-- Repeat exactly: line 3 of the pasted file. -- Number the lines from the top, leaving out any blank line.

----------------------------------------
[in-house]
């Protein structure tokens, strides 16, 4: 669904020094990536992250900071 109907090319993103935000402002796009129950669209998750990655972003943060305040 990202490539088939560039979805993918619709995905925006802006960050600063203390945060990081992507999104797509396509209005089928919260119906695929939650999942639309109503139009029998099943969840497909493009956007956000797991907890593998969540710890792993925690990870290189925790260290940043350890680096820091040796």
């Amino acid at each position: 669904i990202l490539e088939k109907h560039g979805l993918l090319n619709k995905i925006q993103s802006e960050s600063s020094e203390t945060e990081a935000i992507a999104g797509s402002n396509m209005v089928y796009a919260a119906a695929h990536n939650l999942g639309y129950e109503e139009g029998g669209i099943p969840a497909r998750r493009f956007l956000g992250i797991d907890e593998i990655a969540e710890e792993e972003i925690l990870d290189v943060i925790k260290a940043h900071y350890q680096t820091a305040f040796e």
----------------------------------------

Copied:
């Amino acid at each position: 669904i990202l490539e088939k109907h560039g979805l993918l090319n619709k995905i925006q993103s802006e960050s600063s020094e203390t945060e990081a935000i992507a999104g797509s402002n396509m209005v089928y796009a919260a119906a695929h990536n939650l999942g639309y129950e109503e139009g029998g669209i099943p969840a497909r998750r493009f956007l956000g992250i797991d907890e593998i990655a969540e710890e792993e972003i925690l990870d290189v943060i925790k260290a940043h900071y350890q680096t820091a305040f040796e």